Setting up descriptions and snippets
Descriptions and snippets are two ways of providing attribute information in KML. The snippet is a short piece of text that describes something (like a title). The description is a longer explanation that can include text, links, pictures, and other media.
Descriptions determine what appears in the informational pop-up window that is displayed when you click a feature. Snippets define text that appears in the table of contents. Both descriptions and snippets can be applied at many levels: at the feature level, layer level, data frame level, and network link level.
Setting up the snippet
By default, snippets are not configured to appear. You can change this by unchecking Suppress default KML snippet behavior when publishing a KML network link in Manager. In this case, if a snippet is defined, it will be used. Where no snippet is defined, the first two lines of the description will be used.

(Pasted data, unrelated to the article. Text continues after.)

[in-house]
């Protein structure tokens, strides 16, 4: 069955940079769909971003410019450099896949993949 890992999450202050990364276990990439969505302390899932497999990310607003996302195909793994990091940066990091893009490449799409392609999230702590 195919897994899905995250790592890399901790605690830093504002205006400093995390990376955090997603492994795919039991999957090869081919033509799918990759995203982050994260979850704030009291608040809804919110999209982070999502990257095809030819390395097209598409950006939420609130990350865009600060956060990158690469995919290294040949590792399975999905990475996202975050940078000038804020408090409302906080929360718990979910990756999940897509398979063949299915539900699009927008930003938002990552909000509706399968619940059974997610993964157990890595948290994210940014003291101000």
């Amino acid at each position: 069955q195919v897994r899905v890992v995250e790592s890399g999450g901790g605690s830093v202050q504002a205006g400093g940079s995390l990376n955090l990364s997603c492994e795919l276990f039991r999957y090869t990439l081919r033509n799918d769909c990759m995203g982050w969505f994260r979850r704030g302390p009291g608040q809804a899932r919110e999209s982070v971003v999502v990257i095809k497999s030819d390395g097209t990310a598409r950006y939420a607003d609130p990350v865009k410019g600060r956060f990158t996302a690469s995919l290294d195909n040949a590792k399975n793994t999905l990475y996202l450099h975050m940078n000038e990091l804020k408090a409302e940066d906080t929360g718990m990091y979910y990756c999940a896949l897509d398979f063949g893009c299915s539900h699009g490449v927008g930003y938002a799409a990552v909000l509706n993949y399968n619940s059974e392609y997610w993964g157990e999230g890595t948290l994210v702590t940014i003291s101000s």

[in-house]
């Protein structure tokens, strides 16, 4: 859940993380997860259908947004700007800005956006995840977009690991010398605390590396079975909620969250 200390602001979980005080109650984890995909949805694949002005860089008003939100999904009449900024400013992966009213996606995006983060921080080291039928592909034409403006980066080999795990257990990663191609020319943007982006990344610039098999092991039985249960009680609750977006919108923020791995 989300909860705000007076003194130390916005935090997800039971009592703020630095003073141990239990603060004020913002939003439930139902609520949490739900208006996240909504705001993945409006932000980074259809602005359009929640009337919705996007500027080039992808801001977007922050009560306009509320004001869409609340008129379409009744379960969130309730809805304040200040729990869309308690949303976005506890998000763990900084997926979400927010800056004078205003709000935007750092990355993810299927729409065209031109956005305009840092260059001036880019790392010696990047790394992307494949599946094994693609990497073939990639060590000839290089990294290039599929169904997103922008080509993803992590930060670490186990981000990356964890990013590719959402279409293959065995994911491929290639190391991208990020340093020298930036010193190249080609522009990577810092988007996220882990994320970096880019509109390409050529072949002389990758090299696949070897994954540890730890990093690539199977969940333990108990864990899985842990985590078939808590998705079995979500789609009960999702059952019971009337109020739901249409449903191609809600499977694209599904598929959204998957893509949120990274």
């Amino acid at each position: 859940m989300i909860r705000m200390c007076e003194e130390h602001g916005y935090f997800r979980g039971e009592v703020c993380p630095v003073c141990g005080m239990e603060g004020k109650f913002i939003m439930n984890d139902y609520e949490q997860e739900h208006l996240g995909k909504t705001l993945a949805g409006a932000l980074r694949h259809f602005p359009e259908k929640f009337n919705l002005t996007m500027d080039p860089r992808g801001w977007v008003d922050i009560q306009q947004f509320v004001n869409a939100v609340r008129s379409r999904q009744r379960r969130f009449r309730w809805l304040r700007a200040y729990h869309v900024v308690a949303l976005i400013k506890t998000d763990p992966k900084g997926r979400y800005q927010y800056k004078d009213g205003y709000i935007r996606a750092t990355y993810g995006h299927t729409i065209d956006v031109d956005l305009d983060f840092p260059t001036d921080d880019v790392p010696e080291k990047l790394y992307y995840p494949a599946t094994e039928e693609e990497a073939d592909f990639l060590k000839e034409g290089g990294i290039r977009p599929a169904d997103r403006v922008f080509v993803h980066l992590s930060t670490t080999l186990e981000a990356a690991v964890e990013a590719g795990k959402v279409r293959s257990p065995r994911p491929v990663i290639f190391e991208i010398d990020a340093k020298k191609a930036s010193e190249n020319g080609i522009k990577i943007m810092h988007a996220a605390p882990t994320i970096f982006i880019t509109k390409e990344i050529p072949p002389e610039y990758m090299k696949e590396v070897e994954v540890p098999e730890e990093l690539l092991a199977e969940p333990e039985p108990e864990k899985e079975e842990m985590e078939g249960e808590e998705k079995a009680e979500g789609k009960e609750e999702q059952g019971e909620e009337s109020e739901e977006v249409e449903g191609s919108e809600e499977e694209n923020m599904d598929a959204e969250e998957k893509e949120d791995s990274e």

If you choose to use snippets, they derive from a field in your data. You choose which field appears in the snippet by giving it the alias KMLSnippet. You can only give one field this alias.
Setting up the description
You set up the description differently based on whether it will apply to the network link, the data frame, the layer, or the individual feature.
- The description for the network link is only configurable when you publish the service as a network link.
- The description for the data frame is based on what's in the Description box on the General tab of the Data Frame Properties dialog box.
- The description for layers is based on what's in the Description box on the General tab of the Layer Properties dialog box.